In the fall of 1946, she began visiting Atelier 17, an avant-garde printmaking studio founded and run by Stanley William Hayter. Hayter had opened the studio in the late 1920s in Paris but, facing the growing threat of the war, relocated it to New York in 1940, where it attracted a lively community of students, emerging American artists, as well as a number of well-established artists in exile such as Joan Miró and Le Corbusier, whose “machine for living” Bourgeois had encountered two decades earlier. Le Corbusier and Bourgeois quickly became friends.  Both were deeply invested in the imbrication of the human and the architectural: Le Corbusier was at the time developing his Modulor system, a grand attempt to reorient the scale, form, and function of architecture to the human body, represented graphically by a semi-abstracted silhouette of a man with his arm raised. He would publish his theory in his 1948 book Le Modulor, apparently gifting a working drawing of the Modulor man to Bourgeois around this time. 
I consider this perfect … [Femme Maison] brings the personal together with the environment … it is a symbiosis of one with the universe … it is a kind of acceptance. 
While Le Corbusier was preparing for an architecture scaled to the proportions of the body, Bourgeois was exploring the potent psychological, emotional, and social echoes between humanity and the built environment, creating dreamlike amalgams that irrevocably fused the bodily and the architectonic. Chief among these is her iconic half-woman, half-house hybrid the Femme Maison, a complex figure that embodied the conflicting pressures Bourgeois found herself weathering as a young female artist balancing the competing demands of her career and her family. If the Femme Maison appears at times as a punning literalization of the archetypal “housewife,” obliterated and depersonalized by a dominating domesticity, the figure also provides a potentially liberatory vision of a “room of one’s own” that aligns with Bourgeois’s working methods at the time. As characterized by Lynne Cooke, the building that appears and morphs throughout the Femme Maison paintings “both shelters and imprisons: it is at once retreat, fortress, habitat, and [jail].” 
The symbolic act of engraving … it was an effective way of directly converting antagonism. 
At the center of this presentation is a rare copy of the illustrated book He Disappeared into Complete Silence (1947), one of only three of the ten known vintage copies still in private hands. Described by the artist as “a drama of the self,” the book was by far the most ambitious project Bourgeois had undertaken to that point and would serve as a decisive moment in her practice.  A suite of nine prints with accompanying texts written by the artist, the work presents “tiny tragedies of human frustration” in the words of Marius Bewley, the poet and scholar who wrote the introduction. Despite the physical effort required to create what Bourgeois described as the “very deliberate, very muscular … push line” of engraving, she adopted the technique, which she found both fascinating and frustrating, for the book.  Atelier 17, where Bourgeois worked on the plates and printed the images herself, was particularly influential for its experimental approach toward traditional intaglio techniques like engraving. For Bourgeois, “It was a revelation that you could get three-dimensional effects in drawing. It was a discovery … it was terribly exciting.”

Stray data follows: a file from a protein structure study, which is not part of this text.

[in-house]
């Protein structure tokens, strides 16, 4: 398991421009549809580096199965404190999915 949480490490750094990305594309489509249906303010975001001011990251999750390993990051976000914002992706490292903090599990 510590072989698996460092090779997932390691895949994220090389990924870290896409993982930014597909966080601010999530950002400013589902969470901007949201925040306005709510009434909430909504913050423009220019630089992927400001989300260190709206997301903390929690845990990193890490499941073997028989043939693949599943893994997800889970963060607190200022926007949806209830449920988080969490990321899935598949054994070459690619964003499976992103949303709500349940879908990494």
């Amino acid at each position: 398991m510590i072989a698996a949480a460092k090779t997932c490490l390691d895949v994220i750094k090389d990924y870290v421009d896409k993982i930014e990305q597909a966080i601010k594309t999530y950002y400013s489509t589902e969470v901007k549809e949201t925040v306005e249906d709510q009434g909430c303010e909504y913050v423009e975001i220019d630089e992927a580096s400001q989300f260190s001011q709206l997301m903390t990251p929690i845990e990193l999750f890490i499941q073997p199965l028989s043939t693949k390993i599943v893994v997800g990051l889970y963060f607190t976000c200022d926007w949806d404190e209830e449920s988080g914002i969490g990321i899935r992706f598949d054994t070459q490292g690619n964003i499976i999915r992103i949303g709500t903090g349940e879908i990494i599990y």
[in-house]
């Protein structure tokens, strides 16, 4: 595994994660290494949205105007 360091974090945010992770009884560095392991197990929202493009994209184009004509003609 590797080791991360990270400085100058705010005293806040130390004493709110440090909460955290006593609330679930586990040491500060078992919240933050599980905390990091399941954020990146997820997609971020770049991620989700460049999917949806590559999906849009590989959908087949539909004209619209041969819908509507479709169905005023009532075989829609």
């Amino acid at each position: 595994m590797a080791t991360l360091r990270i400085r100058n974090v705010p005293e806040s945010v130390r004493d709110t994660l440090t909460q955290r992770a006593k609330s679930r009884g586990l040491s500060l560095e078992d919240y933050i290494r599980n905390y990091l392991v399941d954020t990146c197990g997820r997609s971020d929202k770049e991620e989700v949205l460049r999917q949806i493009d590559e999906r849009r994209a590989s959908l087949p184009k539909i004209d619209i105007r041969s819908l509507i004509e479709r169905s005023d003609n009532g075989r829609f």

The compositions are stark and spare, beginning particularly with plate 1, in which a single, isolated vertical form appears: three architectonic elements stacked like a series of Brancusi pedestals, seeming to stare out at the viewer through a crosshairs-like symbol on its uppermost section. The sense of isolation—only a single horizon line denotes the setting—is ironically heightened by the facing parable, which declares the image an attempt to “show how beautiful” “a girl” was in “her good clothes and a new hat,” despite being stood up by her date. This initial spread thus succinctly posits the critical tensions—the disjuncture of image and text, the inadequacy of language, the subsumption of the human by the geometric and inanimate—that Bourgeois explores throughout the book.
My skyscrapers reflect a human condition. 
As the book progresses, Bourgeois assembles these enigmatic forms—at once architectonic and strangely human, imposing and precarious—like players on an empty stage: first one, then two, then three. The shifting arrangements gesture towards the potential of communion between them while at the same time underlining its impossibility: for Bourgeois, plate 2 is “peaceful, even though there is really no contact between the two,” while in plate 3, “Even the lighthouse [the central structure] moves closer, inviting jealousy. There are differences in the relationship.”  Transformations, reversals, and overdeterminations are common throughout the book: an abandoned easel becomes a guillotine; the lighthouse, previously an beacon of “guidance” in plate 3, appears to levitate in plate 6, signaling “the beginning of disintegration;” and in the final plate, plate 9, the three structures, despite being “overrun and broken by the flood,” “are still standing … there is still life here … there can be regeneration.”